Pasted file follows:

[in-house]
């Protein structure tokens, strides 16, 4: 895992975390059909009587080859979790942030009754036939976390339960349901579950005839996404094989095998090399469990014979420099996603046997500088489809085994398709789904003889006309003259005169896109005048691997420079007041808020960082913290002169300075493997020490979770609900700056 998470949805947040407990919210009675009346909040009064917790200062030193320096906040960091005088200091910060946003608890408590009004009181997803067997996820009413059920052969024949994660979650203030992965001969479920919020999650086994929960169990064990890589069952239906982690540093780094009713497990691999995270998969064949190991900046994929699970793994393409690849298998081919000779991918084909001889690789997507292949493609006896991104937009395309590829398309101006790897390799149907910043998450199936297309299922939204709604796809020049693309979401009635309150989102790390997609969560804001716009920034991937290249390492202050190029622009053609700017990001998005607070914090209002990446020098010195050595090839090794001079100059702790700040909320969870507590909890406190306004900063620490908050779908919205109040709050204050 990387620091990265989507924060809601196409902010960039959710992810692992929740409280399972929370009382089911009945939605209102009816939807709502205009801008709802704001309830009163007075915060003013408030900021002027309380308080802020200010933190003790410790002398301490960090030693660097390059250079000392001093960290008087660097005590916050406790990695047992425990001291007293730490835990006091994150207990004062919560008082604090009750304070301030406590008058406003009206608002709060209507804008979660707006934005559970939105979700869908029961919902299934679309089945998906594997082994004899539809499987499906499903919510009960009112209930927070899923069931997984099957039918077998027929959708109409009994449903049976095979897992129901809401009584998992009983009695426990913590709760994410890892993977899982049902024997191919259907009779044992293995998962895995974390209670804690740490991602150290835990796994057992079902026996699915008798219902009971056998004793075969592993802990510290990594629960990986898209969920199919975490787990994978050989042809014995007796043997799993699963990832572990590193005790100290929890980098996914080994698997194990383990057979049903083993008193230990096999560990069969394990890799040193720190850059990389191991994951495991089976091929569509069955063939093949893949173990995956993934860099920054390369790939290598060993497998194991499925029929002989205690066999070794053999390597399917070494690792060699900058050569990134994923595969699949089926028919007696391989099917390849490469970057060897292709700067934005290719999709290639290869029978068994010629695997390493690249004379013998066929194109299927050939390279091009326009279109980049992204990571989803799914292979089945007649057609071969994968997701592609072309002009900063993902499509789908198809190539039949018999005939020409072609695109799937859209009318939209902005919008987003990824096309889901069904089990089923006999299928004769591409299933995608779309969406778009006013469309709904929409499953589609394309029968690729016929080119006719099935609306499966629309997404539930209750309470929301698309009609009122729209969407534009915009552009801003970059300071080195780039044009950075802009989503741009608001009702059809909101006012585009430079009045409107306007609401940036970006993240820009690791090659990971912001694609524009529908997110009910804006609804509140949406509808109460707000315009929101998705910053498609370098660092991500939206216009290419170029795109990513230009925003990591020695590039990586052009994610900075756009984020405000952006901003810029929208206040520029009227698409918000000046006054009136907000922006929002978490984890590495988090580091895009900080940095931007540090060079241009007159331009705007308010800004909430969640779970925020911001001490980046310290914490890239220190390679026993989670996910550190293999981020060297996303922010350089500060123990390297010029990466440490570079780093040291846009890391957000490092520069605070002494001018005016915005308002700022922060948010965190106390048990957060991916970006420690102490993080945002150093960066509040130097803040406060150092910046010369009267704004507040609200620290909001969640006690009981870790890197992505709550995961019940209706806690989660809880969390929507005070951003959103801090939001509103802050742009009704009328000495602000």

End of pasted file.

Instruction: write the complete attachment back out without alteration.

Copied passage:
[in-house]
């Protein structure tokens, strides 16, 4: 895992975390059909009587080859979790942030009754036939976390339960349901579950005839996404094989095998090399469990014979420099996603046997500088489809085994398709789904003889006309003259005169896109005048691997420079007041808020960082913290002169300075493997020490979770609900700056 998470949805947040407990919210009675009346909040009064917790200062030193320096906040960091005088200091910060946003608890408590009004009181997803067997996820009413059920052969024949994660979650203030992965001969479920919020999650086994929960169990064990890589069952239906982690540093780094009713497990691999995270998969064949190991900046994929699970793994393409690849298998081919000779991918084909001889690789997507292949493609006896991104937009395309590829398309101006790897390799149907910043998450199936297309299922939204709604796809020049693309979401009635309150989102790390997609969560804001716009920034991937290249390492202050190029622009053609700017990001998005607070914090209002990446020098010195050595090839090794001079100059702790700040909320969870507590909890406190306004900063620490908050779908919205109040709050204050 990387620091990265989507924060809601196409902010960039959710992810692992929740409280399972929370009382089911009945939605209102009816939807709502205009801008709802704001309830009163007075915060003013408030900021002027309380308080802020200010933190003790410790002398301490960090030693660097390059250079000392001093960290008087660097005590916050406790990695047992425990001291007293730490835990006091994150207990004062919560008082604090009750304070301030406590008058406003009206608002709060209507804008979660707006934005559970939105979700869908029961919902299934679309089945998906594997082994004899539809499987499906499903919510009960009112209930927070899923069931997984099957039918077998027929959708109409009994449903049976095979897992129901809401009584998992009983009695426990913590709760994410890892993977899982049902024997191919259907009779044992293995998962895995974390209670804690740490991602150290835990796994057992079902026996699915008798219902009971056998004793075969592993802990510290990594629960990986898209969920199919975490787990994978050989042809014995007796043997799993699963990832572990590193005790100290929890980098996914080994698997194990383990057979049903083993008193230990096999560990069969394990890799040193720190850059990389191991994951495991089976091929569509069955063939093949893949173990995956993934860099920054390369790939290598060993497998194991499925029929002989205690066999070794053999390597399917070494690792060699900058050569990134994923595969699949089926028919007696391989099917390849490469970057060897292709700067934005290719999709290639290869029978068994010629695997390493690249004379013998066929194109299927050939390279091009326009279109980049992204990571989803799914292979089945007649057609071969994968997701592609072309002009900063993902499509789908198809190539039949018999005939020409072609695109799937859209009318939209902005919008987003990824096309889901069904089990089923006999299928004769591409299933995608779309969406778009006013469309709904929409499953589609394309029968690729016929080119006719099935609306499966629309997404539930209750309470929301698309009609009122729209969407534009915009552009801003970059300071080195780039044009950075802009989503741009608001009702059809909101006012585009430079009045409107306007609401940036970006993240820009690791090659990971912001694609524009529908997110009910804006609804509140949406509808109460707000315009929101998705910053498609370098660092991500939206216009290419170029795109990513230009925003990591020695590039990586052009994610900075756009984020405000952006901003810029929208206040520029009227698409918000000046006054009136907000922006929002978490984890590495988090580091895009900080940095931007540090060079241009007159331009705007308010800004909430969640779970925020911001001490980046310290914490890239220190390679026993989670996910550190293999981020060297996303922010350089500060123990390297010029990466440490570079780093040291846009890391957000490092520069605070002494001018005016915005308002700022922060948010965190106390048990957060991916970006420690102490993080945002150093960066509040130097803040406060150092910046010369009267704004507040609200620290909001969640006690009981870790890197992505709550995961019940209706806690989660809880969390929507005070951003959103801090939001509103802050742009009704009328000495602000």